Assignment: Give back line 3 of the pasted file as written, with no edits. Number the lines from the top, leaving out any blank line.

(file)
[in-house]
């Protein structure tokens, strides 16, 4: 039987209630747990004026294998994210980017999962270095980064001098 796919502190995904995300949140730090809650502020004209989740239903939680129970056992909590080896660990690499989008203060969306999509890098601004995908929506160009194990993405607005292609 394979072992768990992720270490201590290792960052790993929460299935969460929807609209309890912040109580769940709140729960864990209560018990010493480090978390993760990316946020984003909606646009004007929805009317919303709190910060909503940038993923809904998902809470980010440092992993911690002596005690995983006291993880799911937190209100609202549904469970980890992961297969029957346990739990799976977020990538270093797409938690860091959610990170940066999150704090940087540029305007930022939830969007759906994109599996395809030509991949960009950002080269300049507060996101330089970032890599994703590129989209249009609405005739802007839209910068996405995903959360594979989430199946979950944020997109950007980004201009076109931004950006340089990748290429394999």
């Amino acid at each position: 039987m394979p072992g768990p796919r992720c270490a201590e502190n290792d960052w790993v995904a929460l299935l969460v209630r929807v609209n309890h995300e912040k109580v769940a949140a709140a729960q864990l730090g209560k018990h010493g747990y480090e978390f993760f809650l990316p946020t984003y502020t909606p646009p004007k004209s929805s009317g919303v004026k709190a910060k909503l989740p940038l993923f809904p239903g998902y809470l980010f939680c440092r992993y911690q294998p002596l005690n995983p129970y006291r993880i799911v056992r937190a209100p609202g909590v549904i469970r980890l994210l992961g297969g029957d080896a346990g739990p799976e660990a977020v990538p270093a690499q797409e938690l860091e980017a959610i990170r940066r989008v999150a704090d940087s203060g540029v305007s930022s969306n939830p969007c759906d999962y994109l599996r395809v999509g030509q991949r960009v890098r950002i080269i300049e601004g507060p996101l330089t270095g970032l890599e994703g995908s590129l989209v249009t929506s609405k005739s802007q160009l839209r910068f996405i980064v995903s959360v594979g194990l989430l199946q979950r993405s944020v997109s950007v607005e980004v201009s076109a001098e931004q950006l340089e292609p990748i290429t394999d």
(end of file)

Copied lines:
């Amino acid at each position: 039987m394979p072992g768990p796919r992720c270490a201590e502190n290792d960052w790993v995904a929460l299935l969460v209630r929807v609209n309890h995300e912040k109580v769940a949140a709140a729960q864990l730090g209560k018990h010493g747990y480090e978390f993760f809650l990316p946020t984003y502020t909606p646009p004007k004209s929805s009317g919303v004026k709190a910060k909503l989740p940038l993923f809904p239903g998902y809470l980010f939680c440092r992993y911690q294998p002596l005690n995983p129970y006291r993880i799911v056992r937190a209100p609202g909590v549904i469970r980890l994210l992961g297969g029957d080896a346990g739990p799976e660990a977020v990538p270093a690499q797409e938690l860091e980017a959610i990170r940066r989008v999150a704090d940087s203060g540029v305007s930022s969306n939830p969007c759906d999962y994109l599996r395809v999509g030509q991949r960009v890098r950002i080269i300049e601004g507060p996101l330089t270095g970032l890599e994703g995908s590129l989209v249009t929506s609405k005739s802007q160009l839209r910068f996405i980064v995903s959360v594979g194990l989430l199946q979950r993405s944020v997109s950007v607005e980004v201009s076109a001098e931004q950006l340089e292609p990748i290429t394999d």